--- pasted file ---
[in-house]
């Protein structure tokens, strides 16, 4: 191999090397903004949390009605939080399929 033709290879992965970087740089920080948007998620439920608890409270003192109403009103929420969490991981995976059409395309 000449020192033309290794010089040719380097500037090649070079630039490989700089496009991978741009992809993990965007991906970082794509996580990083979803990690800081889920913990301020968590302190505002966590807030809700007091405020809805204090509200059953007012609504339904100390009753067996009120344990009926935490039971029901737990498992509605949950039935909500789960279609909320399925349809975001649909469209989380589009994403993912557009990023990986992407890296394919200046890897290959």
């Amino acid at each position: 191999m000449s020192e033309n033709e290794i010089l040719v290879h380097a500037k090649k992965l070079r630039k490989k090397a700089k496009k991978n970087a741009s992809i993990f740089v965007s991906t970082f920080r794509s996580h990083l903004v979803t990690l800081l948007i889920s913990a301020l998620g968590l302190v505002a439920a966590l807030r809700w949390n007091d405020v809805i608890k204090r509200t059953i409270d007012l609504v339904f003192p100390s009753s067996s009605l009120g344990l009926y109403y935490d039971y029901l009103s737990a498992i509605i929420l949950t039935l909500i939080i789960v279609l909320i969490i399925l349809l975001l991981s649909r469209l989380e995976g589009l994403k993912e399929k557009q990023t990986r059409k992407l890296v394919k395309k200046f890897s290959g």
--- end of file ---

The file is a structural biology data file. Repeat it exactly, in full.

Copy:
[in-house]
């Protein structure tokens, strides 16, 4: 191999090397903004949390009605939080399929 033709290879992965970087740089920080948007998620439920608890409270003192109403009103929420969490991981995976059409395309 000449020192033309290794010089040719380097500037090649070079630039490989700089496009991978741009992809993990965007991906970082794509996580990083979803990690800081889920913990301020968590302190505002966590807030809700007091405020809805204090509200059953007012609504339904100390009753067996009120344990009926935490039971029901737990498992509605949950039935909500789960279609909320399925349809975001649909469209989380589009994403993912557009990023990986992407890296394919200046890897290959």
């Amino acid at each position: 191999m000449s020192e033309n033709e290794i010089l040719v290879h380097a500037k090649k992965l070079r630039k490989k090397a700089k496009k991978n970087a741009s992809i993990f740089v965007s991906t970082f920080r794509s996580h990083l903004v979803t990690l800081l948007i889920s913990a301020l998620g968590l302190v505002a439920a966590l807030r809700w949390n007091d405020v809805i608890k204090r509200t059953i409270d007012l609504v339904f003192p100390s009753s067996s009605l009120g344990l009926y109403y935490d039971y029901l009103s737990a498992i509605i929420l949950t039935l909500i939080i789960v279609l909320i969490i399925l349809l975001l991981s649909r469209l989380e995976g589009l994403k993912e399929k557009q990023t990986r059409k992407l890296v394919k395309k200046f890897s290959g």